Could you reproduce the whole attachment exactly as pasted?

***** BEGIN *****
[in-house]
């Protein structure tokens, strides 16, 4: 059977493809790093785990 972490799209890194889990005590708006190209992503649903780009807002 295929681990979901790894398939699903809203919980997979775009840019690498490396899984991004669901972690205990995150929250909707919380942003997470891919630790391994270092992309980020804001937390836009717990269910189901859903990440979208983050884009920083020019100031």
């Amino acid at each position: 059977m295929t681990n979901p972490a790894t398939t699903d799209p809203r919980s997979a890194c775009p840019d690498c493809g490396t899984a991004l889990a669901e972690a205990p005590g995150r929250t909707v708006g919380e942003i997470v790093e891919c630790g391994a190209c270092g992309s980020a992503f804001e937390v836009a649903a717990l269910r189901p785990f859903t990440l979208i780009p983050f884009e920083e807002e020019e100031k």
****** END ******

[in-house]
């Protein structure tokens, strides 16, 4: 059977493809790093785990 972490799209890194889990005590708006190209992503649903780009807002 295929681990979901790894398939699903809203919980997979775009840019690498490396899984991004669901972690205990995150929250909707919380942003997470891919630790391994270092992309980020804001937390836009717990269910189901859903990440979208983050884009920083020019100031």
């Amino acid at each position: 059977m295929t681990n979901p972490a790894t398939t699903d799209p809203r919980s997979a890194c775009p840019d690498c493809g490396t899984a991004l889990a669901e972690a205990p005590g995150r929250t909707v708006g919380e942003i997470v790093e891919c630790g391994a190209c270092g992309s980020a992503f804001e937390v836009a649903a717990l269910r189901p785990f859903t990440l979208i780009p983050f884009e920083e807002e020019e100031k």